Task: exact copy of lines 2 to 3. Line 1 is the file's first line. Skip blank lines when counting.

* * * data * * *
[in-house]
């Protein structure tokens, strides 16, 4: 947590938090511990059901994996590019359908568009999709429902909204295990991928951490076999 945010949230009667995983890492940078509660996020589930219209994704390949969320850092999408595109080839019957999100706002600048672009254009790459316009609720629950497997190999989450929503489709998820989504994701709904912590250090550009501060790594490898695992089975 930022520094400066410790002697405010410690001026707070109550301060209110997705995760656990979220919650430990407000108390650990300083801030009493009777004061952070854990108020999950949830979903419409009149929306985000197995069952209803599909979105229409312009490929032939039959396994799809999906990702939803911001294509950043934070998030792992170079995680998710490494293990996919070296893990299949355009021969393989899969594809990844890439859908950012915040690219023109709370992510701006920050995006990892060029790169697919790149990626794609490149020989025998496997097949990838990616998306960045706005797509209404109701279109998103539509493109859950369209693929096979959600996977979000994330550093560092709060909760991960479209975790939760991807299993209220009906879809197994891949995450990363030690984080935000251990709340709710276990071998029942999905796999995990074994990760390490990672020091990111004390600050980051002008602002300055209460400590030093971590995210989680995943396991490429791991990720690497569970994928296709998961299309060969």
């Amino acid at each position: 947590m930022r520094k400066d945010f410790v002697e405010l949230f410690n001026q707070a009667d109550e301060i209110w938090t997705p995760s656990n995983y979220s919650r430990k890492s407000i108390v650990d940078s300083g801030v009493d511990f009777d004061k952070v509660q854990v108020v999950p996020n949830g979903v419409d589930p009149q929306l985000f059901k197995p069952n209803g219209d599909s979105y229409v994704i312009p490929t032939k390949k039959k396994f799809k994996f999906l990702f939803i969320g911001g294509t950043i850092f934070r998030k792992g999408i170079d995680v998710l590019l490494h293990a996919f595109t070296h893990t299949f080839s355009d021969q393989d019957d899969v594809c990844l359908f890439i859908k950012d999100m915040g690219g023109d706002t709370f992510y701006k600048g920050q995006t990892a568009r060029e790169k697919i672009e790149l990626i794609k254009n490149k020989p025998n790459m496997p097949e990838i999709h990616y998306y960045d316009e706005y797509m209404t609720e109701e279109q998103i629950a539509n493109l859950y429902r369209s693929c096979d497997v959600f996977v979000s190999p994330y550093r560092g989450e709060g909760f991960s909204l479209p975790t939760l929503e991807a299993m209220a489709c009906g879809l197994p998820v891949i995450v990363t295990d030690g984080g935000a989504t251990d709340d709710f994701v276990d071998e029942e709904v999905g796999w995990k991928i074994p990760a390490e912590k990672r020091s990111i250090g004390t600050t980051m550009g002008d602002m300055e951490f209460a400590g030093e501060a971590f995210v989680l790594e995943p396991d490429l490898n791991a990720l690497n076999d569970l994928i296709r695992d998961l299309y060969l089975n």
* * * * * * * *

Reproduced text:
């Protein structure tokens, strides 16, 4: 947590938090511990059901994996590019359908568009999709429902909204295990991928951490076999 945010949230009667995983890492940078509660996020589930219209994704390949969320850092999408595109080839019957999100706002600048672009254009790459316009609720629950497997190999989450929503489709998820989504994701709904912590250090550009501060790594490898695992089975 930022520094400066410790002697405010410690001026707070109550301060209110997705995760656990979220919650430990407000108390650990300083801030009493009777004061952070854990108020999950949830979903419409009149929306985000197995069952209803599909979105229409312009490929032939039959396994799809999906990702939803911001294509950043934070998030792992170079995680998710490494293990996919070296893990299949355009021969393989899969594809990844890439859908950012915040690219023109709370992510701006920050995006990892060029790169697919790149990626794609490149020989025998496997097949990838990616998306960045706005797509209404109701279109998103539509493109859950369209693929096979959600996977979000994330550093560092709060909760991960479209975790939760991807299993209220009906879809197994891949995450990363030690984080935000251990709340709710276990071998029942999905796999995990074994990760390490990672020091990111004390600050980051002008602002300055209460400590030093971590995210989680995943396991490429791991990720690497569970994928296709998961299309060969």
């Amino acid at each position: 947590m930022r520094k400066d945010f410790v002697e405010l949230f410690n001026q707070a009667d109550e301060i209110w938090t997705p995760s656990n995983y979220s919650r430990k890492s407000i108390v650990d940078s300083g801030v009493d511990f009777d004061k952070v509660q854990v108020v999950p996020n949830g979903v419409d589930p009149q929306l985000f059901k197995p069952n209803g219209d599909s979105y229409v994704i312009p490929t032939k390949k039959k396994f799809k994996f999906l990702f939803i969320g911001g294509t950043i850092f934070r998030k792992g999408i170079d995680v998710l590019l490494h293990a996919f595109t070296h893990t299949f080839s355009d021969q393989d019957d899969v594809c990844l359908f890439i859908k950012d999100m915040g690219g023109d706002t709370f992510y701006k600048g920050q995006t990892a568009r060029e790169k697919i672009e790149l990626i794609k254009n490149k020989p025998n790459m496997p097949e990838i999709h990616y998306y960045d316009e706005y797509m209404t609720e109701e279109q998103i629950a539509n493109l859950y429902r369209s693929c096979d497997v959600f996977v979000s190999p994330y550093r560092g989450e709060g909760f991960s909204l479209p975790t939760l929503e991807a299993m209220a489709c009906g879809l197994p998820v891949i995450v990363t295990d030690g984080g935000a989504t251990d709340d709710f994701v276990d071998e029942e709904v999905g796999w995990k991928i074994p990760a390490e912590k990672r020091s990111i250090g004390t600050t980051m550009g002008d602002m300055e951490f209460a400590g030093e501060a971590f995210v989680l790594e995943p396991d490429l490898n791991a990720l690497n076999d569970l994928i296709r695992d998961l299309y060969l089975n």